Cecelia Wingate and Jack Falahee — Photo: Jeremy Daniel
In Evan Linder’s Byhalia, Mississippi, Jack Falahee plays Jim Parker, a lax, tacitly racist Southern dude whose wife gives birth to their first child — who turns out to be a child of color. To say Jim goes ballistic is an understatement, and Linder’s masterfully-written drama heads into powerful territory, presenting in ways comedic, poignant, and shocking topics that reverberate in society today.
“What struck me was Evan’s ability to write a well-structured, effective comedy that also directly takes on very complex and serious issues, such as family, forgiveness, racial disparity, and what it means to raise a biracial child in the south,” says Falahee. The actor’s performance is guileless, natural, at times explosive, and he’s joined by Caroline Neff, Aimé Donna Kelly, Blake Morris, and the astounding Cecelia Wingate, who collectively blow the roof off the Terrace Theater in the Kennedy Center production.
Falahee’s national star blazed when he took on the role of law student Connor Walsh in ABC’s How to Get Away With Murder, recently renewed for season six. “When I accepted the role,” says the 30-year-old actor, who is straight, “I actually didn’t think Connor was gay. I read it as this guy who’s super-overachieving and ruthless, sleeping with a guy in that first episode in order to get information. It’s absolutely symptomatic of heteronormative straight privilege in the way I was reading the script back then.
“Then when we were shooting the pilot, I sat down with [series creator] Pete Nowalk, and he was like, ‘Oh, no, no, no, no! He’s gay!’ I was like, ‘Okay, cool.’ I later educated myself on the history of ‘gay for pay’ in Hollywood and came to learn about the outrageous double standard of straight actors being applauded for playing queer characters, which is absolutely ridiculous when the opposite isn’t true. There’s plenty of queer actors playing straight all day, every day — or LGBTQ youth pretending to be straight all day, every day.”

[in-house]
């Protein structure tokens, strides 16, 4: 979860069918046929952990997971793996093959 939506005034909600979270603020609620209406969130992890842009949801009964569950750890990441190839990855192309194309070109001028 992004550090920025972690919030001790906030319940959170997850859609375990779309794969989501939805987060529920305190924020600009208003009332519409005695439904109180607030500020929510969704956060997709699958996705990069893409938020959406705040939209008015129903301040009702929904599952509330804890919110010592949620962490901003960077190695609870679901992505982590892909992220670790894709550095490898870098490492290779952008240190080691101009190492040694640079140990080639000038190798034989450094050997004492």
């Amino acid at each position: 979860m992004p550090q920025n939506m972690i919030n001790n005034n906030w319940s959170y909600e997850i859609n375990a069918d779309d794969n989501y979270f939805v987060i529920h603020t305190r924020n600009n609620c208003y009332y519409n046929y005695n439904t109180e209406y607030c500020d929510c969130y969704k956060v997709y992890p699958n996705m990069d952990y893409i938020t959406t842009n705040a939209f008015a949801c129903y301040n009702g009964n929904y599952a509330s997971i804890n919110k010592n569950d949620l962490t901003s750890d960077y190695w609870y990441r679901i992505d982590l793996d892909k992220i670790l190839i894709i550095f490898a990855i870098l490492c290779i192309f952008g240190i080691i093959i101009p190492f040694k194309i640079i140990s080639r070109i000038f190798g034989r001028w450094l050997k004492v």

At first, Falahee would get famously rankled when the press inquired about his own sexuality. “I felt a little bombarded,” he admits. “That’s the stuff they don’t teach you in drama school, right? ‘Hey, you’re going to play this character that’s going to be a lighthouse for hundreds of thousands of queer people. Good luck!’ So, in the beginning, I took a pretty militant stance and refused to talk about it, because I personally thought it was ridiculous they were only asking about my sexuality and not, say, Matt McGorry, or anyone else on my show.”
He eventually softened, and is a notable straight ally for the LGBTQ community. “I had a conversation with a couple of queer friends and realized that by me having this theoretical dialog about sexuality, and the closet, I wasn’t allowing myself to really be the best ally I could, because every single conversation became about, ‘Is he or isn’t he?’ rather than us being able to talk about the show, the relationship that is portrayed on the show, and representation on the show.”
Falahee is currently learning the ropes of political influence. “I’ve always wondered about the effectiveness of celebrities endorsing candidates. Like, is that helpful? I feel like maybe it could do more harm than good in some cases.” Still, with the prospect of another four years of Trump looming, the Michigan native is “trying to figure out how I can be more politically engaged but in a helpful and non-harmful way.” He won’t commit yet to endorsing a candidate — though he likes Kamala Harris a lot — but he will concede one thing with absolute certainty with regard to Pete Buttigieg: “I’m ready for a gay president. I think it’d be great.”
Byhalia Mississippi runs through July 7 at the Terrace Theater. Tickets are $25 to $89. Call 202-467-4600 or visit www.kennedy-center.org.
Randy Shulman is Metro Weekly's Publisher and Editor-in-Chief. He can be reached at firstname.lastname@example.org.
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